|Section : Background|
There has been a shift in the approach to productivity and international competitiveness. The traditional approaches to productivity and international competitiveness have been based largely on low labour costs, poor employment conditions, and other labour savings approaches. In this context all that mattered was controlling costs and in this, the control of labour cost was seen as the key, sometimes to the exclusions of all else.
The focus on the productivity of labour has proved to be short sighted. Instead, it is becoming clear that there needs to be a focus on total factor productivity - labour, land, raw materials, energy, capital etc. In addition, the relative importance of any of these depends on the firm’s production patterns.
The International Labour Organization advocates the “High Road” to productivity and competitiveness which ensures that service and product delivery is developed and improved mainly through enhanced flexibility, speed, innovation and creativity of people.
The emphasis of the high road approach on human resource is clear. However, historically, human resources development in Caribbean enterprises has been affected by an adversarial industrial relations climate. Because of this industrial relations climate, there has been a legacy of mistrust and inharmonious management-labour relations within enterprises which decrease productivity and competitiveness.
To achieve competitiveness firms can no longer rely merely on cutting the cost of labour. Rather “management has to be able to harness the firms’ capacity for innovation, as well as to utilise technology and human resources and translate these into efficient work organisation.
The observance of international labour standards is an essential element in achieving a workplace in which there is a sustainable building of economic, human and social capital. International Labour Standards should therefore be viewed not as a cost element in the production process, but rather as an investment to maximize the benefit of the enterprise’s human resources.
PROMALCO in fulfilling its mandate to contribute to the Caribbean business case for the high road has identified great relevance of international labour standards. Indeed, it is argued that for enterprises to sustain, be profitable and competitive in the emerging international production and trading patterns international labour standards should occupy a central position.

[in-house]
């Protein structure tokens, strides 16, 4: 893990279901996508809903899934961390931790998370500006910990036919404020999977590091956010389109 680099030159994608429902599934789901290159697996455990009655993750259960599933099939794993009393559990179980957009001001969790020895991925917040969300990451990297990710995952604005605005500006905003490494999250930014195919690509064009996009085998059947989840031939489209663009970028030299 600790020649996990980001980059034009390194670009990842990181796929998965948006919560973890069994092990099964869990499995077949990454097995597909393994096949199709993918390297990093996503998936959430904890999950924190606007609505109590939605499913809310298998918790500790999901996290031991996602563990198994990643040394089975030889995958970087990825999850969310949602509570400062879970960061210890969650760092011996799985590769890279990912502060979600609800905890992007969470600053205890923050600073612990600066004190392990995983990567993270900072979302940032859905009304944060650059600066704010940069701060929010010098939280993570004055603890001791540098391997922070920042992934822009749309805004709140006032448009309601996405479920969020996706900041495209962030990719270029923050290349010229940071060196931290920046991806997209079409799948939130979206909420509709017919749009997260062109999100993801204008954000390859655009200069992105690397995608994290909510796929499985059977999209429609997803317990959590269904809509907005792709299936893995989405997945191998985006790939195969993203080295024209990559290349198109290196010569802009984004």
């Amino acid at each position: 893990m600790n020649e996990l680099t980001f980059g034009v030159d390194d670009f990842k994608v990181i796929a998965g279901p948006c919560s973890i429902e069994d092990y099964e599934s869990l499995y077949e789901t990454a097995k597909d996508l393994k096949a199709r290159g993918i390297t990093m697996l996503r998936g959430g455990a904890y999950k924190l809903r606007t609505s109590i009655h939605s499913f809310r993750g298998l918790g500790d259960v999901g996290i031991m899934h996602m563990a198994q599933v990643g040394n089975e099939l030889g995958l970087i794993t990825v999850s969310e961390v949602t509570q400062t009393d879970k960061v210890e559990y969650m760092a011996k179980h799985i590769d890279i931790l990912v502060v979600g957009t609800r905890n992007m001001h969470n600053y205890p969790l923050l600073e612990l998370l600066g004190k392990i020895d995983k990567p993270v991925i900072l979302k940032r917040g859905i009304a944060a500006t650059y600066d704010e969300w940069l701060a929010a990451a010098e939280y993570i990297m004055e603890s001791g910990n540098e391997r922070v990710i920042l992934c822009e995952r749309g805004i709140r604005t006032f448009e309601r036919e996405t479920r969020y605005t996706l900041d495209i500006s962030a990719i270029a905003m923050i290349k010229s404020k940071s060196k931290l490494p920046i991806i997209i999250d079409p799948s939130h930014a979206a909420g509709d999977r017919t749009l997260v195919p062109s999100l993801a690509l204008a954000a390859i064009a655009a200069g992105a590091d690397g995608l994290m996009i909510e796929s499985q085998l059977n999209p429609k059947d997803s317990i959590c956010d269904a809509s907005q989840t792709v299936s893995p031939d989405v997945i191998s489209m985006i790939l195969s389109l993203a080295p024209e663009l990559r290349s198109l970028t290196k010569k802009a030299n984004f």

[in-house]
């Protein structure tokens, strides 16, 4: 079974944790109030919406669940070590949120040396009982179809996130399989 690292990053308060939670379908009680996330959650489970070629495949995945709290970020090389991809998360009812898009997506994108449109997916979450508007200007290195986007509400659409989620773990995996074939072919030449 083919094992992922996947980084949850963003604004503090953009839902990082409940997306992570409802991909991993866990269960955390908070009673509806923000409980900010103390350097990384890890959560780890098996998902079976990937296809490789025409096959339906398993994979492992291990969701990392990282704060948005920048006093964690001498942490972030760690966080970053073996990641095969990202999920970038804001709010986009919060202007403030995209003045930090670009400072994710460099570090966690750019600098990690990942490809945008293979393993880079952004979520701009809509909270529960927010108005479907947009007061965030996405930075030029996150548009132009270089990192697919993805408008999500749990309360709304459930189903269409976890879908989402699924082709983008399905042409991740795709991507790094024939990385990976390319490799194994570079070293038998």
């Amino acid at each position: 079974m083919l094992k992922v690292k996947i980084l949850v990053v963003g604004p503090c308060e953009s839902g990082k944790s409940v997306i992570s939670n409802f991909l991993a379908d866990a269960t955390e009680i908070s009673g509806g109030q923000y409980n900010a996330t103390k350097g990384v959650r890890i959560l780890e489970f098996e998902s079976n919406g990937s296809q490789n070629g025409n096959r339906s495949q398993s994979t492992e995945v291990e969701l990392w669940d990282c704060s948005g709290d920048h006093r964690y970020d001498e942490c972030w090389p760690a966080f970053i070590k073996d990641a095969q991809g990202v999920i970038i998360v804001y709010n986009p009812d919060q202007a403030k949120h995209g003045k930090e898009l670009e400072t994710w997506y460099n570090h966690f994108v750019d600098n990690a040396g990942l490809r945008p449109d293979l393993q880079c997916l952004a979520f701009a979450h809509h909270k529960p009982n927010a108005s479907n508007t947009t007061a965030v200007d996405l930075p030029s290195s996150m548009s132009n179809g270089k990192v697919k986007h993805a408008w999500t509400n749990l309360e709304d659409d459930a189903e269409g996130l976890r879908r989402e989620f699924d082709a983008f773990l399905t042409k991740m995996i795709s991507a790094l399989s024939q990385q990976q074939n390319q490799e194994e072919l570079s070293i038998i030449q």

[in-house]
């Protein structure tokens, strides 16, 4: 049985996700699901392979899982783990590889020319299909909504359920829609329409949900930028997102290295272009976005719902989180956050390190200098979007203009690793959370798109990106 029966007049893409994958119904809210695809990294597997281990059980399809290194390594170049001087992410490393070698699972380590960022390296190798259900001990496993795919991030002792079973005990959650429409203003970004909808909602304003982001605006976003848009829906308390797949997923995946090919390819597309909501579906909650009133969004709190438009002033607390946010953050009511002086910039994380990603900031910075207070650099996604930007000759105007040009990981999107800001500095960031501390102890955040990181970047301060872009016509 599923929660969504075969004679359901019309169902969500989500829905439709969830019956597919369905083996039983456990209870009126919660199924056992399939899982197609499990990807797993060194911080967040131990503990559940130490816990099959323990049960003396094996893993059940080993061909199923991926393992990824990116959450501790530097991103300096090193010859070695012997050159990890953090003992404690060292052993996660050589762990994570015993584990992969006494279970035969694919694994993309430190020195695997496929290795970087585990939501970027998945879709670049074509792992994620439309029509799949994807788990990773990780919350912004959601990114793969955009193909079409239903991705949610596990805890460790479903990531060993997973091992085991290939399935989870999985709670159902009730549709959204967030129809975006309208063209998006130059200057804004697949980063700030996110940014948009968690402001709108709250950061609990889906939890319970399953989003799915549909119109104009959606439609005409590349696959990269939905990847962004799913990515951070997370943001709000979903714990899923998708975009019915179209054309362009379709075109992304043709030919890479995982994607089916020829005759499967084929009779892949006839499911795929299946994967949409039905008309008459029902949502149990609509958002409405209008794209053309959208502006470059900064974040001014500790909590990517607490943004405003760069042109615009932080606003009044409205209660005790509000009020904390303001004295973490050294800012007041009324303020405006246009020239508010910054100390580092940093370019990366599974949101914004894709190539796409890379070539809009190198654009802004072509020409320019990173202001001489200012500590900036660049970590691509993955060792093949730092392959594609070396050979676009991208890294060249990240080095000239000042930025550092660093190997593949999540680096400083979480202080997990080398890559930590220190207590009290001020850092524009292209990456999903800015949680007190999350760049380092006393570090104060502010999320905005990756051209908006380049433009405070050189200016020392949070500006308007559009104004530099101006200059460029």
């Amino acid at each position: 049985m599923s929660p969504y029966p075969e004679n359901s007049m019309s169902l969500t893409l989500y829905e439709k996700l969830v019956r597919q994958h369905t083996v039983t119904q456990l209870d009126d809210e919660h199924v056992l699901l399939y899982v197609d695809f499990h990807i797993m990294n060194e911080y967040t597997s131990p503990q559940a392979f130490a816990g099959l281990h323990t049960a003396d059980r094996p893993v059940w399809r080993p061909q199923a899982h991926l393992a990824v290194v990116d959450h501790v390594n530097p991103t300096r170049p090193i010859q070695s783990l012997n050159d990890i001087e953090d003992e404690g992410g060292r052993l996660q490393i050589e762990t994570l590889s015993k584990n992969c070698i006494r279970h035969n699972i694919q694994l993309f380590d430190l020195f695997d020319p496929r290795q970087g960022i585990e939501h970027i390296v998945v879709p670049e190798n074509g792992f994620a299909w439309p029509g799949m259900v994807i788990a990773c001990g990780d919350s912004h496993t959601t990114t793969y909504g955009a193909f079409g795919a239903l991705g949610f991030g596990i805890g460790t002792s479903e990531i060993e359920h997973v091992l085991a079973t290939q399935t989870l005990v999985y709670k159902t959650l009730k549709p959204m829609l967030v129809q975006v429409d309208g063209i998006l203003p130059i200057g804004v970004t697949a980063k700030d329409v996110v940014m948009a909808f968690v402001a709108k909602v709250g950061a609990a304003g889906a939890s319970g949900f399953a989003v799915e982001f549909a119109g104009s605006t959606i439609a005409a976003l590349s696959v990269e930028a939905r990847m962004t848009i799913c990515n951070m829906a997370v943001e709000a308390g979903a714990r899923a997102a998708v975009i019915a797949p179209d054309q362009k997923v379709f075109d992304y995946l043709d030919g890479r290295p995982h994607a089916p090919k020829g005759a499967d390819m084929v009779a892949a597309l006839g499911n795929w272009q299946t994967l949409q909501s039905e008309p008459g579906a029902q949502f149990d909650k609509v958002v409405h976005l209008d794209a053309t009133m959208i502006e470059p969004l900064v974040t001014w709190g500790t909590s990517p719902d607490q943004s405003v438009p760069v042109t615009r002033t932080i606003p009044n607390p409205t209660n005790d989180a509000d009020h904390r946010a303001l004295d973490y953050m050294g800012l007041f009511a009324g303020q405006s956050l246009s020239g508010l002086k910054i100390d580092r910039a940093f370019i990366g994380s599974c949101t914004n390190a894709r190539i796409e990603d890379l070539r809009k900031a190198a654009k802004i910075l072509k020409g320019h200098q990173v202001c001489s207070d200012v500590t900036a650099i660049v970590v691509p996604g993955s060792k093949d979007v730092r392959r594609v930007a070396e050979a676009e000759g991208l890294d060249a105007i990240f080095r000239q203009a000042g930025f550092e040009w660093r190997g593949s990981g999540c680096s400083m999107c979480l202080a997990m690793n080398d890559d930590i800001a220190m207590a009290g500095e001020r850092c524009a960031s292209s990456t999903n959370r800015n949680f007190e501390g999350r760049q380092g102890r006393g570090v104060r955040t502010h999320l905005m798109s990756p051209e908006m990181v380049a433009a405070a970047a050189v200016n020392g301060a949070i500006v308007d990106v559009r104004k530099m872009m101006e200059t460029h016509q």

Moreover, there is evidence to suggest that rather than approaching international labour standards as a luxury for enterprises in developed countries or even larger enterprises in developing countries, ILS may be viewed as an imperative for small and medium sized firms in developing countries.
This guide is designed to assist management and workers in determining jointly the most effective way for Caribbean enterprises to implement and adhere to International Labour Standards as an effective way of tackling the new challenges of globalisation and trade liberalisation.
The guide highlights the key provisions of the conventions, recommendations and codes of practice that have special relevance to supporting and sustaining enterprise productivity, competitiveness and profitability in the face of the new rules of the game that are developing in the international system.
As countries and enterprises of the Caribbean have to rely more and more on their own efforts to win and keep international markets, both labour and management need to be aware of and know how to use all the tools that are available to them. We believe that international labour standards are one such important tool.
The guide therefore has been developed with both labour and management in mind. It seeks to encourage social partners in the workplace to:
The guide is divided into
three chapters which focus on different aspects of the ILS and its link to
productivity and competitiveness. Each chapter will be broken into modules
with specific learnings completed with summary points or questions as the